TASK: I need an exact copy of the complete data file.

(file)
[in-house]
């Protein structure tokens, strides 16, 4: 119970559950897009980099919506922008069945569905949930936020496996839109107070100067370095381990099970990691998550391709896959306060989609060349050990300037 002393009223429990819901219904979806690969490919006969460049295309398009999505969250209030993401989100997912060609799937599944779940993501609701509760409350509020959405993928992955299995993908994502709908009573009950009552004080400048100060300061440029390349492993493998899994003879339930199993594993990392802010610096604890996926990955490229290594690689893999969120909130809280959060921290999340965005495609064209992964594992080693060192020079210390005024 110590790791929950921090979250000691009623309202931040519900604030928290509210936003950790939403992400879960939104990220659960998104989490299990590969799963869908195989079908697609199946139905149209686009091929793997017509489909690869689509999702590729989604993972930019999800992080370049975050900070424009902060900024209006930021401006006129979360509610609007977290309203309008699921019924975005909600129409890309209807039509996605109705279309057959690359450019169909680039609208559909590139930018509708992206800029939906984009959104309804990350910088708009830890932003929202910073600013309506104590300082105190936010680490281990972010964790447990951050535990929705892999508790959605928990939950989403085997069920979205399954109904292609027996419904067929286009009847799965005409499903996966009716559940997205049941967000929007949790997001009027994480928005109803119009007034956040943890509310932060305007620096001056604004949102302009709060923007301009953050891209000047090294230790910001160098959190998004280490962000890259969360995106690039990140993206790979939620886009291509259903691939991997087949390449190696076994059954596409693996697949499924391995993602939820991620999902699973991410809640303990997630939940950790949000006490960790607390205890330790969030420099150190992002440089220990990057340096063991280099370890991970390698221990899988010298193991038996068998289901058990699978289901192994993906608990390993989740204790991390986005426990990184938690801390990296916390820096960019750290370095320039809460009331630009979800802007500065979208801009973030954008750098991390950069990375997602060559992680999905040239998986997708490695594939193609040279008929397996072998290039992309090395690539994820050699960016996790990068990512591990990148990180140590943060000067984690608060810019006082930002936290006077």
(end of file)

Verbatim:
[in-house]
């Protein structure tokens, strides 16, 4: 119970559950897009980099919506922008069945569905949930936020496996839109107070100067370095381990099970990691998550391709896959306060989609060349050990300037 002393009223429990819901219904979806690969490919006969460049295309398009999505969250209030993401989100997912060609799937599944779940993501609701509760409350509020959405993928992955299995993908994502709908009573009950009552004080400048100060300061440029390349492993493998899994003879339930199993594993990392802010610096604890996926990955490229290594690689893999969120909130809280959060921290999340965005495609064209992964594992080693060192020079210390005024 110590790791929950921090979250000691009623309202931040519900604030928290509210936003950790939403992400879960939104990220659960998104989490299990590969799963869908195989079908697609199946139905149209686009091929793997017509489909690869689509999702590729989604993972930019999800992080370049975050900070424009902060900024209006930021401006006129979360509610609007977290309203309008699921019924975005909600129409890309209807039509996605109705279309057959690359450019169909680039609208559909590139930018509708992206800029939906984009959104309804990350910088708009830890932003929202910073600013309506104590300082105190936010680490281990972010964790447990951050535990929705892999508790959605928990939950989403085997069920979205399954109904292609027996419904067929286009009847799965005409499903996966009716559940997205049941967000929007949790997001009027994480928005109803119009007034956040943890509310932060305007620096001056604004949102302009709060923007301009953050891209000047090294230790910001160098959190998004280490962000890259969360995106690039990140993206790979939620886009291509259903691939991997087949390449190696076994059954596409693996697949499924391995993602939820991620999902699973991410809640303990997630939940950790949000006490960790607390205890330790969030420099150190992002440089220990990057340096063991280099370890991970390698221990899988010298193991038996068998289901058990699978289901192994993906608990390993989740204790991390986005426990990184938690801390990296916390820096960019750290370095320039809460009331630009979800802007500065979208801009973030954008750098991390950069990375997602060559992680999905040239998986997708490695594939193609040279008929397996072998290039992309090395690539994820050699960016996790990068990512591990990148990180140590943060000067984690608060810019006082930002936290006077």